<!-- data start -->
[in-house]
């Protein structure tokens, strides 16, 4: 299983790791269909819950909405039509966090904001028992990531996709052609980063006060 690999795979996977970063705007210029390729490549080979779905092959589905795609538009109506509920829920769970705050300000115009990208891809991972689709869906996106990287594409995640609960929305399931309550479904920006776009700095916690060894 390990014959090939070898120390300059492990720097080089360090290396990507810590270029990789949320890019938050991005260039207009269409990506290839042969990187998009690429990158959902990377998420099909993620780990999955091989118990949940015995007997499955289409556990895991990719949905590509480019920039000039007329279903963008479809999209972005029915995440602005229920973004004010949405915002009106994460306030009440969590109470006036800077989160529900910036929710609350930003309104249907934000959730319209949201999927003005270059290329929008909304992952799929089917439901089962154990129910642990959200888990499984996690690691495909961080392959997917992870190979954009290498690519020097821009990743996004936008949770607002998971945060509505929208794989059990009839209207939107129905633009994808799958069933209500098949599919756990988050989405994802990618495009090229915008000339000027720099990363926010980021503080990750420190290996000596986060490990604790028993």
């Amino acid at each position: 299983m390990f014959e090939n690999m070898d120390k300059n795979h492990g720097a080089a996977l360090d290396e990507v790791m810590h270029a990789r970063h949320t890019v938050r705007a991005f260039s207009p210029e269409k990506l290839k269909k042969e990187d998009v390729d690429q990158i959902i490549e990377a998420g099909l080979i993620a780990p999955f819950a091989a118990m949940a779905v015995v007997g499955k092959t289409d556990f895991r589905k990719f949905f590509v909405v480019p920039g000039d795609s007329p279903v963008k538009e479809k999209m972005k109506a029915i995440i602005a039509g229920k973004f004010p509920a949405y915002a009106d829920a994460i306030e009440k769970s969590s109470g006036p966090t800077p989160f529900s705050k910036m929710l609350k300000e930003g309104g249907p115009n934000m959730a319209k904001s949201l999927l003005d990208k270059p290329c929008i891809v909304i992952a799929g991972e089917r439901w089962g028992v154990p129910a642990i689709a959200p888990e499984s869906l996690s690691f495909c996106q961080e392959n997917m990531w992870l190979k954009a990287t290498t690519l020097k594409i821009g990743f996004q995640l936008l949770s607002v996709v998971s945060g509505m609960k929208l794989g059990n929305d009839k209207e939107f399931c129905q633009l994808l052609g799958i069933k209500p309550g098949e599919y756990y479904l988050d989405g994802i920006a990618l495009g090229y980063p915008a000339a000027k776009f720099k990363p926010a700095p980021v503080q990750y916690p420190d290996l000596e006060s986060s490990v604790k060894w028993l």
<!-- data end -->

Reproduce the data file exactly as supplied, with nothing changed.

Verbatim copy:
[in-house]
């Protein structure tokens, strides 16, 4: 299983790791269909819950909405039509966090904001028992990531996709052609980063006060 690999795979996977970063705007210029390729490549080979779905092959589905795609538009109506509920829920769970705050300000115009990208891809991972689709869906996106990287594409995640609960929305399931309550479904920006776009700095916690060894 390990014959090939070898120390300059492990720097080089360090290396990507810590270029990789949320890019938050991005260039207009269409990506290839042969990187998009690429990158959902990377998420099909993620780990999955091989118990949940015995007997499955289409556990895991990719949905590509480019920039000039007329279903963008479809999209972005029915995440602005229920973004004010949405915002009106994460306030009440969590109470006036800077989160529900910036929710609350930003309104249907934000959730319209949201999927003005270059290329929008909304992952799929089917439901089962154990129910642990959200888990499984996690690691495909961080392959997917992870190979954009290498690519020097821009990743996004936008949770607002998971945060509505929208794989059990009839209207939107129905633009994808799958069933209500098949599919756990988050989405994802990618495009090229915008000339000027720099990363926010980021503080990750420190290996000596986060490990604790028993």
């Amino acid at each position: 299983m390990f014959e090939n690999m070898d120390k300059n795979h492990g720097a080089a996977l360090d290396e990507v790791m810590h270029a990789r970063h949320t890019v938050r705007a991005f260039s207009p210029e269409k990506l290839k269909k042969e990187d998009v390729d690429q990158i959902i490549e990377a998420g099909l080979i993620a780990p999955f819950a091989a118990m949940a779905v015995v007997g499955k092959t289409d556990f895991r589905k990719f949905f590509v909405v480019p920039g000039d795609s007329p279903v963008k538009e479809k999209m972005k109506a029915i995440i602005a039509g229920k973004f004010p509920a949405y915002a009106d829920a994460i306030e009440k769970s969590s109470g006036p966090t800077p989160f529900s705050k910036m929710l609350k300000e930003g309104g249907p115009n934000m959730a319209k904001s949201l999927l003005d990208k270059p290329c929008i891809v909304i992952a799929g991972e089917r439901w089962g028992v154990p129910a642990i689709a959200p888990e499984s869906l996690s690691f495909c996106q961080e392959n997917m990531w992870l190979k954009a990287t290498t690519l020097k594409i821009g990743f996004q995640l936008l949770s607002v996709v998971s945060g509505m609960k929208l794989g059990n929305d009839k209207e939107f399931c129905q633009l994808l052609g799958i069933k209500p309550g098949e599919y756990y479904l988050d989405g994802i920006a990618l495009g090229y980063p915008a000339a000027k776009f720099k990363p926010a700095p980021v503080q990750y916690p420190d290996l000596e006060s986060s490990v604790k060894w028993l």